That may not apply as much to an investor-founder conversation, because a founder should perhaps be expected to say what they mean unambiguously. But in normal conversation, I think it applies a lot.
Even in the founder situation, there are genuinely talented people who lack full articulacy as of yet. Distinguishing those from the clueless requires discernment, and maybe even kindness. I bet the earlier stage you go, the more of an issue this is.
It’s like a good elevator pitch: tell what you’re doing, show why it matters. Good and bad ideas get corresponding reactions—“your idea is bad and you should feel bad” versus “shut up and take my money”, if you will. But if your idea is “frighteningly ambitious”, then they’ll probably just say “yeah, right” or “how‽”
For example, I’m writing the legendary “sufficiently smart compiler”; with it, your program will run on many cores and computers as if they were one fast one.
So yes, it’s a shame when talent goes unrecognised, but founders and funders need to meet each other halfway—somewhere around “fɔunders”, I guess. And there’s no reason you can’t be kind and firm at the same time.
Actually, most people are like this with books or movies or other things in their lives; they'll be able to say if they liked a book, or could "relate" to it (whatever that means), but beyond that they won't have much concrete (another synonym for "specific). Which is okay, since they're not trying to be professional writers or critics. But if you are trying to a be professional x (writer, critic, startup), you'd better be willing to look at details, since details are everything.
The older I get, the more I believe details are everything. Well, maybe not quite everything, but certainly 95% of the thing.
One my favorite quotes on design. And as you pointed out, details are key to make something outstanding.
It's easier to bullshit and fluff your paper with generalities than it is with concrete arguments. It also requires less critical thought. Gotta get that word count up. This is a tactic students use on purpose.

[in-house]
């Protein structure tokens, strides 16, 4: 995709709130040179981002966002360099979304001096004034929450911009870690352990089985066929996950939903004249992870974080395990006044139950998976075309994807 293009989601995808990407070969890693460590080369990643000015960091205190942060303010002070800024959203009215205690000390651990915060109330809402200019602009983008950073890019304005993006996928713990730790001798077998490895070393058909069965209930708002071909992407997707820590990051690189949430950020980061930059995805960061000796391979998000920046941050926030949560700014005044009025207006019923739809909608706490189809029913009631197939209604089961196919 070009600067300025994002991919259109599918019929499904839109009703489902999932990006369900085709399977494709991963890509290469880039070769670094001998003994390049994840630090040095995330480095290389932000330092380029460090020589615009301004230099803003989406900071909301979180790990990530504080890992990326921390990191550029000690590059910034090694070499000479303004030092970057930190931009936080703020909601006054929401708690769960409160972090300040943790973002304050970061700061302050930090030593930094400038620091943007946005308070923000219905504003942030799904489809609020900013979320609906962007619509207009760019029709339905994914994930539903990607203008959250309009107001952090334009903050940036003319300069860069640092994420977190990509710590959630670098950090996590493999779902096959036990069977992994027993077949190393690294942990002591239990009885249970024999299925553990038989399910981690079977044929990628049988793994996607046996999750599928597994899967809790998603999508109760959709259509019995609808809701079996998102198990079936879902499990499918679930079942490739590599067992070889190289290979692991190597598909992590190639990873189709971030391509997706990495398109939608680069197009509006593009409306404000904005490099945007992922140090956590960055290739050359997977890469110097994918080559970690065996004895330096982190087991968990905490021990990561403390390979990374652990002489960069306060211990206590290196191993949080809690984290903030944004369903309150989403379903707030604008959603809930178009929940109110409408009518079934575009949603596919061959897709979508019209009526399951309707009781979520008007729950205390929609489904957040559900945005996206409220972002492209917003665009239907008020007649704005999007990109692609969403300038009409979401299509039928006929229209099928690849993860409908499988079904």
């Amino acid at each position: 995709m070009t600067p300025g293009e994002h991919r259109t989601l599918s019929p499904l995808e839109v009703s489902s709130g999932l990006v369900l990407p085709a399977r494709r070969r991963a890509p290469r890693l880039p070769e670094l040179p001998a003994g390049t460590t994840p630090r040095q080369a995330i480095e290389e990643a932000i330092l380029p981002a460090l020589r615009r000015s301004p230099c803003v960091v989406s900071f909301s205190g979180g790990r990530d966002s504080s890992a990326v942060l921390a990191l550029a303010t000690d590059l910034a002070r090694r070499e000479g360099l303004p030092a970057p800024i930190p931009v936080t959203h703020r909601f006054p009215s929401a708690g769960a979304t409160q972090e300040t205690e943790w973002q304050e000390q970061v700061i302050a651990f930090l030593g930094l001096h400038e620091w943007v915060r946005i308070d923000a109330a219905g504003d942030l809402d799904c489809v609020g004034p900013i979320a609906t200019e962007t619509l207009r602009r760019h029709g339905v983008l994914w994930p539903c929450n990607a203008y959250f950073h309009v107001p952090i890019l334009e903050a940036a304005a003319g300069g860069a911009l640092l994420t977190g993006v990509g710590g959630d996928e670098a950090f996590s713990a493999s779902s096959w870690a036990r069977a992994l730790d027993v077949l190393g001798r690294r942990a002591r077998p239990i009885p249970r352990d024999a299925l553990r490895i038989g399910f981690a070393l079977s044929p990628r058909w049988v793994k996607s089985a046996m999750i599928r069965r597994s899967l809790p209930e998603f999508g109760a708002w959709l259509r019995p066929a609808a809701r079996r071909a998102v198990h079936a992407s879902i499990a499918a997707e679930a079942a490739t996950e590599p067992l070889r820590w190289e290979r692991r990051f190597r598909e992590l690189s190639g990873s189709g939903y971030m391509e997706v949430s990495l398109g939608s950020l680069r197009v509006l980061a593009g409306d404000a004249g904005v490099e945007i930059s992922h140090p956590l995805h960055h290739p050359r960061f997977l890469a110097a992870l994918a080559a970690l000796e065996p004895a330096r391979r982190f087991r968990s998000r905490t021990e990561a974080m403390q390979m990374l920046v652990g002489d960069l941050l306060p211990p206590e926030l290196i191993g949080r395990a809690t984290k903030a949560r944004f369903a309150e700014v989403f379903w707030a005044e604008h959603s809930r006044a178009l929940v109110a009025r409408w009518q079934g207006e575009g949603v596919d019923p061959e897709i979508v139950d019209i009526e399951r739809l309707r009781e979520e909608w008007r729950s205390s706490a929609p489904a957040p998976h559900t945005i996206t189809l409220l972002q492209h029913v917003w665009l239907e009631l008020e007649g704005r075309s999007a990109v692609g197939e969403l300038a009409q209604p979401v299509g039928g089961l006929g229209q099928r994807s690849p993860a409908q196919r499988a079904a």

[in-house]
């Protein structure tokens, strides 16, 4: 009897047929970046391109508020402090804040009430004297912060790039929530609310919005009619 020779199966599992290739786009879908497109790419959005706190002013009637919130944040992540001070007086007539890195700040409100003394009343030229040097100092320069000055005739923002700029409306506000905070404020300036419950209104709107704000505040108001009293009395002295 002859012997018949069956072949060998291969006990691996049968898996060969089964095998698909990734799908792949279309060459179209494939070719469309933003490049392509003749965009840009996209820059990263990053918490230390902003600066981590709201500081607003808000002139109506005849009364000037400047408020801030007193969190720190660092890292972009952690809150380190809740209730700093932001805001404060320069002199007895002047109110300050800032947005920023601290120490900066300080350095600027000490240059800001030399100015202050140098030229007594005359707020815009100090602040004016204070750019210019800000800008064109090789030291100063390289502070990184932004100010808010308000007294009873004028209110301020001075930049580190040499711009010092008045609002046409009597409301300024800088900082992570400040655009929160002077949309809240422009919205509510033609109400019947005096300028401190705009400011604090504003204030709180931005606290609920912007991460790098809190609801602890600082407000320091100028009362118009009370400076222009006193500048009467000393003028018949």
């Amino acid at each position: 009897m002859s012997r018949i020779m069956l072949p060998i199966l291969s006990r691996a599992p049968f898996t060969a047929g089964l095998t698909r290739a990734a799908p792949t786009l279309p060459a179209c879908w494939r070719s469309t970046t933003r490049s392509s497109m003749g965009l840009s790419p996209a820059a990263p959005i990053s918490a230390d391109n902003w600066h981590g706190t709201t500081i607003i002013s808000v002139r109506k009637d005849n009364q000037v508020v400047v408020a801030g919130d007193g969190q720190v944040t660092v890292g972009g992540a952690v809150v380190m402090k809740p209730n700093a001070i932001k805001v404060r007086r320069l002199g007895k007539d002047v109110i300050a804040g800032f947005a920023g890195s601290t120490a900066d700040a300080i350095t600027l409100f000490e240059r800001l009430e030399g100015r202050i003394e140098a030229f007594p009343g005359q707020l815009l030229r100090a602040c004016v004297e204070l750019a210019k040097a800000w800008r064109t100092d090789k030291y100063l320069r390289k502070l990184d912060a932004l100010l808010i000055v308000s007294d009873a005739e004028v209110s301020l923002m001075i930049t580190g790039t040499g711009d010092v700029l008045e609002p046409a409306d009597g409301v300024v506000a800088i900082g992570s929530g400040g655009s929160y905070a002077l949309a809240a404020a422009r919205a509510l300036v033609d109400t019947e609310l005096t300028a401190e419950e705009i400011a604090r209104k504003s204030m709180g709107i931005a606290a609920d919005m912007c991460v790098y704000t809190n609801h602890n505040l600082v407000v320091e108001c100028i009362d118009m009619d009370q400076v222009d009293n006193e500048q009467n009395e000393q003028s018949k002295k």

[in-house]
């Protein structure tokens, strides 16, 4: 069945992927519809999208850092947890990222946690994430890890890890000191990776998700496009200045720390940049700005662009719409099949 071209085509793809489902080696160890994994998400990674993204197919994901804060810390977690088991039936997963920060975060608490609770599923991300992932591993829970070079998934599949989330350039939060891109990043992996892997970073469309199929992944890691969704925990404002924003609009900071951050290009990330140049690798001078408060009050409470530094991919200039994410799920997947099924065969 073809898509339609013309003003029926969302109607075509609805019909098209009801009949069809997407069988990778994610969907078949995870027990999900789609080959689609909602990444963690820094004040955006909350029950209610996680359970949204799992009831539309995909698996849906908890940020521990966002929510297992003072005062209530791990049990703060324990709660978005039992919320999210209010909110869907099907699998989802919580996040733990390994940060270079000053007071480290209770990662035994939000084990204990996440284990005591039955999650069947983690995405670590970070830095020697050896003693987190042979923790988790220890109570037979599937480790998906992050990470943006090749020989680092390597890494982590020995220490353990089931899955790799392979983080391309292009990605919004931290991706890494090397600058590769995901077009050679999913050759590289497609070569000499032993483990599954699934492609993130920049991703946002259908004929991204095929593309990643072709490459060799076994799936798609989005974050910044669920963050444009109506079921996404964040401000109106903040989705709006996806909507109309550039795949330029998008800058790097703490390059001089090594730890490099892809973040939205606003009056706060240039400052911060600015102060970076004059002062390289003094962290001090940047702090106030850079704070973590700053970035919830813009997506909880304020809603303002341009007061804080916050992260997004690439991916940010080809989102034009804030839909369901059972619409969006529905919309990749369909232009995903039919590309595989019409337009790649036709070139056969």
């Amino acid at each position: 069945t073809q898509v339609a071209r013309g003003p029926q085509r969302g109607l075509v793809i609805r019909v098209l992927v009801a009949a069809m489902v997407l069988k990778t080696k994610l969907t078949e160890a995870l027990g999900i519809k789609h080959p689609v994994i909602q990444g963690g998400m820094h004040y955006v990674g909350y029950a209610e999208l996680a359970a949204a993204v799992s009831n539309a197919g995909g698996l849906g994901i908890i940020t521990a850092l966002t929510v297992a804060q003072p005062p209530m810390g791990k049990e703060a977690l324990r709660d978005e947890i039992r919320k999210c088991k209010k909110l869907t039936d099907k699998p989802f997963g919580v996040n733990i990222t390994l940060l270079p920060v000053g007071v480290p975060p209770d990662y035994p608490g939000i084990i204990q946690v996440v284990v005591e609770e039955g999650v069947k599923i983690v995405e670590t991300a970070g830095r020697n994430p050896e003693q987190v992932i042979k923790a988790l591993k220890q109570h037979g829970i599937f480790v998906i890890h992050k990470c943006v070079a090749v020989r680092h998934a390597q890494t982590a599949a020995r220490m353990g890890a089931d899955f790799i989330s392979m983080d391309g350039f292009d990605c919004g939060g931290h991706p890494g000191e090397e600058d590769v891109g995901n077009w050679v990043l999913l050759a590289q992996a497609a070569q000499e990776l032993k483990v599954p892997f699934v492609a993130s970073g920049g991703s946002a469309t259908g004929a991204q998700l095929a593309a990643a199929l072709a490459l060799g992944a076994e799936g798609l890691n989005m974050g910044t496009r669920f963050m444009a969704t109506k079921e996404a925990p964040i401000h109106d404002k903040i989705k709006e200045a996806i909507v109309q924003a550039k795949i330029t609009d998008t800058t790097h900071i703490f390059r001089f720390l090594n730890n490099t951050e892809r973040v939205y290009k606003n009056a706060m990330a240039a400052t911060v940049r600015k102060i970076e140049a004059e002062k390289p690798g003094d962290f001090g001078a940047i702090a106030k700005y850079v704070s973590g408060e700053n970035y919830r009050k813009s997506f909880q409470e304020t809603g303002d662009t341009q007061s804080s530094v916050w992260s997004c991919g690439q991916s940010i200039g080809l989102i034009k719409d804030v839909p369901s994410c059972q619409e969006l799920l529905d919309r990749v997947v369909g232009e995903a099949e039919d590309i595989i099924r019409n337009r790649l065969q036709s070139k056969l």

Like this example given by pg in http://ycombinator.com/howtoapply.html
"Information is the lifeblood of the modern organization. The ability to channel information quickly and efficiently to those who need it is critical to a company's success. A company that achieves an edge in the efficient use of information will, all other things being equal, have a significant edge over competitors."
Wow, I do this instinctively all the time, but to be frank I feared it was just a stupid obsession of mine and suspected it could be detrimental, that it made me less efficient. I'm relieved to know this is an advised method of managing your mind, even if there isn't of course much science behind it. Anecdotally, this does help with my concentration.
One concept helped me catch myself making this mistake... I read somewhere that a good explanation gives a peer the understanding required to reconstruct / implement the idea themselves.
However, some people have success describing ideas broadly in certain instances. For example, I have some friends who have had success selling "vision" to investors, even though after they pitched me I wasn't able to explain how their product worked at all.
There are of course exceptions, e.g. Fred Wilson is extremely product focused, but if you're going in blind I think that's a decent heuristic.
They've since been working hard to nail their product down with more specificity. :)
If a person is a critical thinker then they are almost always going to be predisposed toward rationality, and if they're not a critical thinker then no amount of rationality training will ever sink in. I suppose I vaguely support the goal of trying to teach people to be more rational, but I'm not sure that starting out by trying to teach people rationality tricks is the correct approach.
This is much different than rationality training, which focuses on teaching people to avoid a handful of specific non-rational thought patterns that frequently occur in certain situations. But it's not about figuring out what hidden assumptions you have, learning to judge the quality of information, etc.
In my experience, learning how to be specific has the biggest effect on improving your resume, interviews and performance reviews.